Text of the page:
Under current regulations Serbia's third power would only be allowed to play their first qualifying game at home. Should there be no improvement, the club prefers to drop their European campaign rather than relocate.
Stadion Karađorđe in Novi Sad has been regularly improved in recent years. Since 2004 it received new running track, floodlights, seats and even new stands. This, along with praised atmosphere, allowed the venue to hold two of Serbia's recent international games, including recent encounter against Scotland.
However the board of local club Vojvodina aren't satisfied just yet. The club, Serbia's third power in recent years, claims the infrastructure doesn't meet UEFA requirements. Most alarming are facilities of the main grandstand – changing rooms, delegate and anti-doping rooms.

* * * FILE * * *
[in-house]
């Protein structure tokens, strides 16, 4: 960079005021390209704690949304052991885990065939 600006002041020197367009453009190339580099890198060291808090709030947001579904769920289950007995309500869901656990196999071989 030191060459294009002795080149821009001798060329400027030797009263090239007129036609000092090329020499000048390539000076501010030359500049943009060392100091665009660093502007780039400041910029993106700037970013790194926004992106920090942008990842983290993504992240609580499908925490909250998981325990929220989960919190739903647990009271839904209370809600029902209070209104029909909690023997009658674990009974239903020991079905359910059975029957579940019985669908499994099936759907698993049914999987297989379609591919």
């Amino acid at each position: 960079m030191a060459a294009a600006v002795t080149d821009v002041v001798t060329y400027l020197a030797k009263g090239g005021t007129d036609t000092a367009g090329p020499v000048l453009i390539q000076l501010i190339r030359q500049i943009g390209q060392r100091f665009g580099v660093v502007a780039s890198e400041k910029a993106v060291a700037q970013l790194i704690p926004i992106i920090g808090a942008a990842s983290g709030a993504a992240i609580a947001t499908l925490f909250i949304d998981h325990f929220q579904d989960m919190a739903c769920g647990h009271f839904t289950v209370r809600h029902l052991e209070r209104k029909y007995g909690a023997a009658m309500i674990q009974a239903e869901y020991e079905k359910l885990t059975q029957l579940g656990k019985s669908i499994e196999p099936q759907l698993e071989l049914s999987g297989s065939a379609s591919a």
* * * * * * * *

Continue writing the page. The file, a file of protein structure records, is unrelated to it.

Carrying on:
"We will be able to play only one home game if we finish third in the league and none if we win the cup because our dilapidated stadium falls short of UEFA standards," Vojvodina president Ratko Butorovic told the B92 website.
Unless conditions improve, the club may even pull out of the Europa League. "We will not move to another city to play our European matches because that would be unfair to our fans and I honestly hope the city authorities will jump to our rescue because the city of Novi Sad owns the stadium, not the club," he said.